Editorial | Heading into the home stretch

Editorial | Heading into the home stretch

For Illinois lawmakers, there's a lot to do in a relatively short time.

With just 12 days remaining before the May 31 legislative adjournment, much of Gov. J.B. Pritzker's ambitious legislative agenda remains unfulfilled.

That's led to uncomfortable speculation in some quarters that Pritzker doesn't have the clout his supporters expected, as well as anonymous quotes from legislators questioning the rookie governor's political skills.

It's certainly true that the clock is running, but the gloom-and-doom rhetoric is premature, to say the least.

For starters, legislative leaders routinely wait until the final days — sometimes final hours — of the ,session to pass major bills. After all, it's easier for them to pass controversial and complicated bills at the last minute, when only a few people know what's really in them.

But Pritzker has a bigger ace in the hole than just the state's curious and sometimes self-destructive practice of waiting until the last minute.

It's his partisan affiliation. He's a Democratic governor, and both the House and Senate are under supermajority Democratic control.

Republicans, by virtue of the small numbers, have virtually no influence on the legislative process. So partisan opposition is weak.

If the Democrats fail to pass the Pritzker agenda, it will be the result of their collective choice.

The biggest item left undone is Pritzker's proposal to put a progressive-income-tax amendment on the November 2020 ballot. The Senate already has used its supermajority to approve the ballot measure, and the House is now considering the matter.

The good news for Pritzker is that, while the House may act, it's not necessary for it to act now to put the measure on the ballot. It can wait until later in the year or even next year to approve the proposal.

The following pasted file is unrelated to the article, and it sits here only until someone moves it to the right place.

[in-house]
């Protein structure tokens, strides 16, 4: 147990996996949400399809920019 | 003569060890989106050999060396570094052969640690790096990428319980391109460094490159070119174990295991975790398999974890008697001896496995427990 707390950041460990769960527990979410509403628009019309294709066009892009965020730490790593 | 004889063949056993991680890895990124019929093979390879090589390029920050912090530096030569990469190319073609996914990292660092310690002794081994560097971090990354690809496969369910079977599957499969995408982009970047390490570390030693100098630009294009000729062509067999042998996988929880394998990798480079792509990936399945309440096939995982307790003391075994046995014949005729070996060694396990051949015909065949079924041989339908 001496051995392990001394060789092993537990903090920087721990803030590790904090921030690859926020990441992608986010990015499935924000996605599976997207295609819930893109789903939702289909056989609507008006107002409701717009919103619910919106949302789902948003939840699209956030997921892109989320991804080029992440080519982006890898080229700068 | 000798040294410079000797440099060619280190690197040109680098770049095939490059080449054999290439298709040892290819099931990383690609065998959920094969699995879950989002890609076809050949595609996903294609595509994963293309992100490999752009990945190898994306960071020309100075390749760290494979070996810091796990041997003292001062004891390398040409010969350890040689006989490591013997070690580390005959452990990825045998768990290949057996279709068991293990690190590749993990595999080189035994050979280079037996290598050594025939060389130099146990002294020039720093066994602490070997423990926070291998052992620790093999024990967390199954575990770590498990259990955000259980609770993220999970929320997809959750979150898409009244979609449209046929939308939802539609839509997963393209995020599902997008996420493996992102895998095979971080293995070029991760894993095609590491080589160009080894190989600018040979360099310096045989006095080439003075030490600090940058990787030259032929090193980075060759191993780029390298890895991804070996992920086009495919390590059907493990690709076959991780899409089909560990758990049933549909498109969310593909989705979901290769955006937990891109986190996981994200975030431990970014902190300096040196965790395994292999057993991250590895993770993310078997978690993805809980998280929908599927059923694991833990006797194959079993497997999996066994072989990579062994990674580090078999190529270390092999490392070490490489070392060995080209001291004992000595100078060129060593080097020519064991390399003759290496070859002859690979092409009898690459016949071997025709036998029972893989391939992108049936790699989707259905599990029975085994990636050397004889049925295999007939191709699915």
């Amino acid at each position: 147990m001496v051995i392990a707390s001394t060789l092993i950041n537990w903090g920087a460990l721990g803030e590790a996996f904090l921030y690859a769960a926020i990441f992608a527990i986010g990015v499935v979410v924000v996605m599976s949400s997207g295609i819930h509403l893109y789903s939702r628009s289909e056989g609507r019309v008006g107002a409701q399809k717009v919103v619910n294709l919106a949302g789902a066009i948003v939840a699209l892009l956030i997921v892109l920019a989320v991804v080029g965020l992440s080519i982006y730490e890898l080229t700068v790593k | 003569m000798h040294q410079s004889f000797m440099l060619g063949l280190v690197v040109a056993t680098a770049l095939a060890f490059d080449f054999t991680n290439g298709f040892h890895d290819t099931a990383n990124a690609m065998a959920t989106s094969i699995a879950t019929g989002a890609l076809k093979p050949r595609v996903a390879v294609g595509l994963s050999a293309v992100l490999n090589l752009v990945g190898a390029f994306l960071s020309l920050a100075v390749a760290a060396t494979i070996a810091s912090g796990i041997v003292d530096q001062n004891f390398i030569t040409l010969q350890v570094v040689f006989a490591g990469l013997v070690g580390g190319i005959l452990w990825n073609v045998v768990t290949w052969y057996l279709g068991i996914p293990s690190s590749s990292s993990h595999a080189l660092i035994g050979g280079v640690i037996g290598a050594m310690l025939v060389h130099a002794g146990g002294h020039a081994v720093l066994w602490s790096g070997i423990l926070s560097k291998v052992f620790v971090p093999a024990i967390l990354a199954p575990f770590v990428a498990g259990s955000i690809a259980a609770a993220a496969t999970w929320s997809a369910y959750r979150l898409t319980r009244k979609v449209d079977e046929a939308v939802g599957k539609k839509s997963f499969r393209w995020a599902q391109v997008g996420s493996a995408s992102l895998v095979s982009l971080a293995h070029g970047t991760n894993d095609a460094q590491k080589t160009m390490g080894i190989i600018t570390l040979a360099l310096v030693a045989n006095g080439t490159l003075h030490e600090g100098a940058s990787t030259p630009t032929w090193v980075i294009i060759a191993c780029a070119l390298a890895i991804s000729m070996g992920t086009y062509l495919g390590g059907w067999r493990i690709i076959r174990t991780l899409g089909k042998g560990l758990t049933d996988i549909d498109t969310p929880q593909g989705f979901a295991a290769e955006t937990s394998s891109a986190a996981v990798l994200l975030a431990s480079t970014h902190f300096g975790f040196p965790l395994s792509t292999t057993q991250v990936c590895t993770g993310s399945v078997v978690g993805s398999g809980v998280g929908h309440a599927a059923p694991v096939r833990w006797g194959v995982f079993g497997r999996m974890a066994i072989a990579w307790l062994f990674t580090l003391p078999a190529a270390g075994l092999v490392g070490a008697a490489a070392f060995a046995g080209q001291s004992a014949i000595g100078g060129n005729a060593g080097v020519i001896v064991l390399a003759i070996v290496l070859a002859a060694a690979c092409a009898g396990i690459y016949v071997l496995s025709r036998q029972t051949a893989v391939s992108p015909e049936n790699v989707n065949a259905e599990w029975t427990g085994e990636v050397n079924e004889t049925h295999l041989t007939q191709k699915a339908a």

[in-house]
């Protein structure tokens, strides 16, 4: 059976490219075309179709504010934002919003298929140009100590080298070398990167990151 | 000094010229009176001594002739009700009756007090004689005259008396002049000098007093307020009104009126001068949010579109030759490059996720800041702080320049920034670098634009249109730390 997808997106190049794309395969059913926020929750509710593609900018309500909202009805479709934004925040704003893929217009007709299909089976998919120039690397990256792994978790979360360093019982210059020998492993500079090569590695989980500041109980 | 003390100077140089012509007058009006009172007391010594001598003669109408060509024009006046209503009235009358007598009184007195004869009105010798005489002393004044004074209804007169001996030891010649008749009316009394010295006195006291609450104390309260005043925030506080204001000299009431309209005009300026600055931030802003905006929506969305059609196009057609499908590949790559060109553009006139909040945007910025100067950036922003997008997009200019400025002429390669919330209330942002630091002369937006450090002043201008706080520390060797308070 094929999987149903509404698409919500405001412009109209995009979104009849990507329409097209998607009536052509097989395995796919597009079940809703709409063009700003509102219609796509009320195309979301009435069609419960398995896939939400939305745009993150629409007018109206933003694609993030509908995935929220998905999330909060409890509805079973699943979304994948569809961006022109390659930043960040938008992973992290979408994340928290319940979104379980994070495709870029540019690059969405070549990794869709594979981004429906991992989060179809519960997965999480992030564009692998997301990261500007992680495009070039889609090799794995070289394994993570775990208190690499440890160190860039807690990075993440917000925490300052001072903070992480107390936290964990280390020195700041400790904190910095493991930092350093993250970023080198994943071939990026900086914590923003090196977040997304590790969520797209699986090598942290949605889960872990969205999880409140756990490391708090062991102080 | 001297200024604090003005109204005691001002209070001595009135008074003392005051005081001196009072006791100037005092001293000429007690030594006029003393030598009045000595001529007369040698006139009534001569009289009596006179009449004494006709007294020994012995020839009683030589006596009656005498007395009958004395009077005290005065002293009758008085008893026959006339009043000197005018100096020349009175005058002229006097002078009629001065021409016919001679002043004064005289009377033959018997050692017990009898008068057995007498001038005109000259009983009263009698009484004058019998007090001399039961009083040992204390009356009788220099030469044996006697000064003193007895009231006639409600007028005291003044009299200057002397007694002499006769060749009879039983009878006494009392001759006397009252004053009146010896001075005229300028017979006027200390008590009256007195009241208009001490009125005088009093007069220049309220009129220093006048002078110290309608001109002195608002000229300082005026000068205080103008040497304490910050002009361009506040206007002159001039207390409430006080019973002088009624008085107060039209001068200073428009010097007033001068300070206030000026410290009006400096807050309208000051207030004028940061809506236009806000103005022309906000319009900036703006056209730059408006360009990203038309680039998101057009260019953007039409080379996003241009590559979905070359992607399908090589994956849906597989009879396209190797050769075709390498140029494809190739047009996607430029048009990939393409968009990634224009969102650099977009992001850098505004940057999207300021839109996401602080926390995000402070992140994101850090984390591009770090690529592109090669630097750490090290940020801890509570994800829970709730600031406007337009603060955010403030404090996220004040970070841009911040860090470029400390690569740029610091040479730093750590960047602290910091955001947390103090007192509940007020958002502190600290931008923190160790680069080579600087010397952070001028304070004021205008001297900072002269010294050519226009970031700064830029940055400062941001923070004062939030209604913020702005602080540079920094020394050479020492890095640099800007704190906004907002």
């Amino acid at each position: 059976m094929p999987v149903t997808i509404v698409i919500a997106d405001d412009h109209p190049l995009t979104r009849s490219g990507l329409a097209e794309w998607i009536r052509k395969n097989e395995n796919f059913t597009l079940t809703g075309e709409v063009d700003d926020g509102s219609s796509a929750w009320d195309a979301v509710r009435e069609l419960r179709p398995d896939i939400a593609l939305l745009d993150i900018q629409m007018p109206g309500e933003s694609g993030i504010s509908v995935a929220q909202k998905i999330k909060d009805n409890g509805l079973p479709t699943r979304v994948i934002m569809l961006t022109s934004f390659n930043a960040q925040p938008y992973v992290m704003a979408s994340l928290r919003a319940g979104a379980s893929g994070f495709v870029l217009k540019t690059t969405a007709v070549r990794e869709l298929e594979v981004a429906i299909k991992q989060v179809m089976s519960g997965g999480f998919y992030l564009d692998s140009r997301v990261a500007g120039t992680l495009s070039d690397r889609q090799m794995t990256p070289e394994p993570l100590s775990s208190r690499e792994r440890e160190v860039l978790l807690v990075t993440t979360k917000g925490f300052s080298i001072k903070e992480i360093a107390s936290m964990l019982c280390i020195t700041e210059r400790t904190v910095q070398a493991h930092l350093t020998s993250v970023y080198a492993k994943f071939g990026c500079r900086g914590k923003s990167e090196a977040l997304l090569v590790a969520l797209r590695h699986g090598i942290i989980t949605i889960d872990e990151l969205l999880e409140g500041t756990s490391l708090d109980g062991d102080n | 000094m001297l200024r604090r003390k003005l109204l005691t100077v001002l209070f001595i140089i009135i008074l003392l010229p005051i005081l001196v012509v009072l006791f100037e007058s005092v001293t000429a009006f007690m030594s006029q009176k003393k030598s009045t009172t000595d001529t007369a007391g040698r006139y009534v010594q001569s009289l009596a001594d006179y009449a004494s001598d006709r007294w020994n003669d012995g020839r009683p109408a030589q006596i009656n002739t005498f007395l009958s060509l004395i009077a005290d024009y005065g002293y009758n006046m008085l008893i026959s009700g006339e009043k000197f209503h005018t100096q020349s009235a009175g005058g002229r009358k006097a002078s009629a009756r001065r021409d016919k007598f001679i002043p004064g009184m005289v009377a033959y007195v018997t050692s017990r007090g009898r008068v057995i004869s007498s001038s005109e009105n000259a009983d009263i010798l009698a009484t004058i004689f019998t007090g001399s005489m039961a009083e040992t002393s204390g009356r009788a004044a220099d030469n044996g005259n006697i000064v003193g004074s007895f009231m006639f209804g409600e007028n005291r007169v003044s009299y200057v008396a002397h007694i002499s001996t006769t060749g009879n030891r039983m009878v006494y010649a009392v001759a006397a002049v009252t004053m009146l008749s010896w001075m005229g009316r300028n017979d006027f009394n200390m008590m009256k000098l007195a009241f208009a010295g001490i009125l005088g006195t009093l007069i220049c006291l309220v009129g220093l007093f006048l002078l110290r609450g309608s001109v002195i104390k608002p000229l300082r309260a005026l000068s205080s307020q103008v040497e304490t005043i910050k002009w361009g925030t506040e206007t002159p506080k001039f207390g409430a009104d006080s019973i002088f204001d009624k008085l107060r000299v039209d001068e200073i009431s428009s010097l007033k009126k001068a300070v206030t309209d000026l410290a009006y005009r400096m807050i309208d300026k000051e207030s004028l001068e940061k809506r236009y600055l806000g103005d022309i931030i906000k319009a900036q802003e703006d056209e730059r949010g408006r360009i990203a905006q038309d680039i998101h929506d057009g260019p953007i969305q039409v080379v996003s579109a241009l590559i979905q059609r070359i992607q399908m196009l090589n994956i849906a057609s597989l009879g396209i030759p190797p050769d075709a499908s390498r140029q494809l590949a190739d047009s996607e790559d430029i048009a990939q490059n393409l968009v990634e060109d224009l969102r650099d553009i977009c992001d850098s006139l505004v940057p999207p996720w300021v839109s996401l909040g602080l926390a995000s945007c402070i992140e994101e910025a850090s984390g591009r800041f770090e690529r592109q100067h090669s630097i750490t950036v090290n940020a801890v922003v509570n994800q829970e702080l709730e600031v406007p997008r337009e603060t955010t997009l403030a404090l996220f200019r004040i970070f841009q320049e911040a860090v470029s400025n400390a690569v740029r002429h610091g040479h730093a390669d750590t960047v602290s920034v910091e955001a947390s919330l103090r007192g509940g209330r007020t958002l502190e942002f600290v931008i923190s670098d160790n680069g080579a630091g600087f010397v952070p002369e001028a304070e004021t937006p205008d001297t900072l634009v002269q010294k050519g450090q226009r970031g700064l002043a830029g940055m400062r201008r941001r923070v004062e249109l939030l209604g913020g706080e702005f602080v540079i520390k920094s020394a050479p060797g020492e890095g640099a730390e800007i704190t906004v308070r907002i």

The timing, of course, will be up to Democratic Speaker Michael Madigan. If he wants to pass it now, he'll get the Democratic votes he needs.

Then there's Pritzker's sports-betting proposal. He wants a clean bill, while some other legislators want more casinos, higher limits on video gambling and slot machines at racetracks.

Madigan has indicated he'd back a new casino or two for Chicago. It could turn into a feeding frenzy. Whatever legislators pass, if anything, Pritzker can be expected to sign for one simple reason — he's ravenous for more revenue to spend on expanded social programs.

The three remaining biggies are legislation permitting recreational use of marijuana, a capital spending bill that will include a substantial gasoline-tax increase and a package of Pritzker-proposed tax hikes on items like plastic bags, cigarettes and video gambling.

It's hard to imagine Pritzker won't get a capital bill because legislators love the pork fests this kind of legislation usually includes.

He also wants the marijuana bill because he wants the revenue he expects it to generate. But in an age of decriminalization, legalizing recreational use of marijuana has drawn considerable opposition, and rightly so. The wisdom of that proposal is certainly open to question, so why take the risk?

As for Pritzker's package of tax hikes, legislators love to nickle and dime taxpayers and are reluctant to do so only when they fear pushback. The recent unexpected boost in state income-tax revenues makes it unnecessary for them to take that risk.

The biggest question surrounding the Legislature's final days, as it often does, involves Madigan. It's not just what he'll do, it's what he'll permit the House to do. Since he and Pritzker both play for the same team, it would be a big surprise if they can't work things out.

Sections (2):Editorials, Opinion